By Katherine Khashimova Long The Seattle Times
8-story building made from cross-laminated timber planned
The loggers who made Seattle a center of the national timber industry are long gone.
And only a few wooden landmarks of the timber heyday, mostly churches, still exist on the low-slung skyline of Ballard, the neighborhood once known as Shingleton.
But as concerns over climate change give new life to wooden building design, that could change.
In the coming years, Ballard will be home to Seattle’s first tall building built almost entirely from wood. Rising eight stories from the current Ballard Blossom florist on Market Street will be a hotel built principally from cross-laminated timber, or CLT — durable panels made from binding layers of wooden planks with adhesive.
The architects behind the hotel say its wooden structure “responds to the historical influence that timber has played” in Ballard.
More importantly, cross-laminated timber is touted as an environmentally sustainable alternative to concrete and steel, which generate large quantities of greenhouse gases in their production. Loggers and environmentalists alike say that building with cross-laminated timber needs to be one part of the response to climate change.
For those who remember the fiery 1990s protests over logging in the spotted owl’s Olympic Peninsula habitat, building with wood seems counterintuitive.
Mark Wishnie, the director of global forestry at The Nature Conservancy, said he understands the whiplash that some feel about the environmental movement’s about-face on timber. One of the biggest challenges to increasing demand for CLT construction, he said, is the “scars in people’s memories” — the perception that logging equals deforestation.
For many, the old Shingletown symbolized just that kind of environmental catastrophe: mass deforestation, including the logging of old-growth forests.
That doesn’t have to be the case, Wishnie said, if logging is managed well. But he emphasized that cross-laminated timber only makes sense if the wood comes from a forest that’s managed responsibly.
Since an April code change made it easier for cross-laminated timber buildings to win city approval, developers have applied for permits for three such towers, including the Ballard hotel — and Seattle architects say plenty more are on their way.
The code change was “sort of like the dam breaking,” said architect Jack Chaffin, who is designing one of the new buildings.
Now, anticipating stepped-up demand from Seattle and elsewhere, two cross-laminated timber factories — Vaagen Timbers in Colville, Stevens County, and Katerra in Spokane, Washington — opened this summer.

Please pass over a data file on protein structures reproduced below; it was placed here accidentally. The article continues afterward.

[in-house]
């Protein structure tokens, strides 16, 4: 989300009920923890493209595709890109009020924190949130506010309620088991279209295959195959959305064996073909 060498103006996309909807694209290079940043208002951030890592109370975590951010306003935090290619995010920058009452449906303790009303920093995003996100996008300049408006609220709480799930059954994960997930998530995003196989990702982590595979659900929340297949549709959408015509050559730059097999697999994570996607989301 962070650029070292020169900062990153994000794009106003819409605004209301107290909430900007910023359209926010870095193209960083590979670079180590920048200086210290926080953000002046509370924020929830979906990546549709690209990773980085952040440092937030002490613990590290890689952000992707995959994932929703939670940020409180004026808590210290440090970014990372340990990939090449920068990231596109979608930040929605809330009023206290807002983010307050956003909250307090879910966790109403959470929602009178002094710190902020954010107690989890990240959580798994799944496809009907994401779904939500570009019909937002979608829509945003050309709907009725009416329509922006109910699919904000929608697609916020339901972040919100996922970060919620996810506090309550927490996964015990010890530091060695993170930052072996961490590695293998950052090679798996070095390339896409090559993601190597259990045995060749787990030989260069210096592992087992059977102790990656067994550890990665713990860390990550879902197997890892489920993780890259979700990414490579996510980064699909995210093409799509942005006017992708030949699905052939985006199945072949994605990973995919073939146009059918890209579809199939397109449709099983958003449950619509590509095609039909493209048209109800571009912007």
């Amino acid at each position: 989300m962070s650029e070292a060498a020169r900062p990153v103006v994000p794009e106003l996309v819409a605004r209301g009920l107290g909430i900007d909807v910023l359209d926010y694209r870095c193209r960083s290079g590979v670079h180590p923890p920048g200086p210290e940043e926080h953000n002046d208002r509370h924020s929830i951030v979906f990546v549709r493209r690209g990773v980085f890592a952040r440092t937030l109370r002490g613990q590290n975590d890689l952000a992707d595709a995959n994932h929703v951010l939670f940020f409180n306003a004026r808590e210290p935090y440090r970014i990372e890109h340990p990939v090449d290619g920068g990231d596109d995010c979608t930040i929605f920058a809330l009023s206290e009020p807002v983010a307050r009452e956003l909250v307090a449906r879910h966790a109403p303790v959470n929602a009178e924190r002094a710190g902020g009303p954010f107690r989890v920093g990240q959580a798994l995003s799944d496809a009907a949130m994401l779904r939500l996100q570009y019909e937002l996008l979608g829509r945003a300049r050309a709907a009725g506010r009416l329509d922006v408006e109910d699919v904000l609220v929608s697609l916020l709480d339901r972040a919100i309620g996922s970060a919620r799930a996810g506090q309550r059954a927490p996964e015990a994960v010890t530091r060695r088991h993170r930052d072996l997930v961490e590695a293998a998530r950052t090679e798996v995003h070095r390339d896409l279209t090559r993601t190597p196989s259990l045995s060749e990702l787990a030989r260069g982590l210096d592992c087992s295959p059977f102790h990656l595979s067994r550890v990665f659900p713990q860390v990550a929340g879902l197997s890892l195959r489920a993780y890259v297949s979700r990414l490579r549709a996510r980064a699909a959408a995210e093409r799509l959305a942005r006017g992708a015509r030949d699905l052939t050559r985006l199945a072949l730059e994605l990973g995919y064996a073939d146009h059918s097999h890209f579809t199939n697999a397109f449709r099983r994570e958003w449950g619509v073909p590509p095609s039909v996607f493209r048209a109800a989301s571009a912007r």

Cross-laminated timber is a subset of mass timber — ultra-dense blocks of planks bound together with glue or nails. Mass timber is far from new: In 1982, the Tacoma Dome was framed with thousands of glue-laminated beams, a form of mass timber.
But until recently, architects weren’t able to envision building hundred-foot-plus towers entirely of wood, because fire codes in cities such as Seattle wouldn’t allow it.
Enter cross-laminated timber: Fire-resistant wood panels capable of replacing concrete in floors, walls and ceilings. It’s produced in 12-foot by 60-foot panels and cut by computer into prefabricated patterns.
The huge environmental benefits of cross-laminated timber are its biggest draw: Construction on a cross-laminated timber high-rise emits roughly 25% less carbon dioxide than if the high-rise were concrete, according to a University of Washington study.
Other cities make use of the new timber. Tacoma has the six-story Brewery Blocks apartments that will open this fall and a 127-room hotel is under construction at Joint Base Lewis-McChord. Spokane has a 150,000-square-foot Catalyst office building that will open next year. Portland’s Carbon 12 condominium opened in 2017, and the University of British Columbia has been using the material for years.
In Seattle, the Ballard hotel will be joined by two cross-laminated timber apartment buildings on Capitol Hill — an eight-story project at 621 Ninth Ave. and a 12-story project at 1422 Seneca St.
It is unlikely an entirely wood tower will come to Seattle anytime soon. That’s because codes encourage that some of the building’s earthquake-proofing elements be made from concrete — even though cross-laminated timber should perform well in an earthquake, said Erica Spiritos, preconstruction manager for Swinerton Mass Timber in Portland.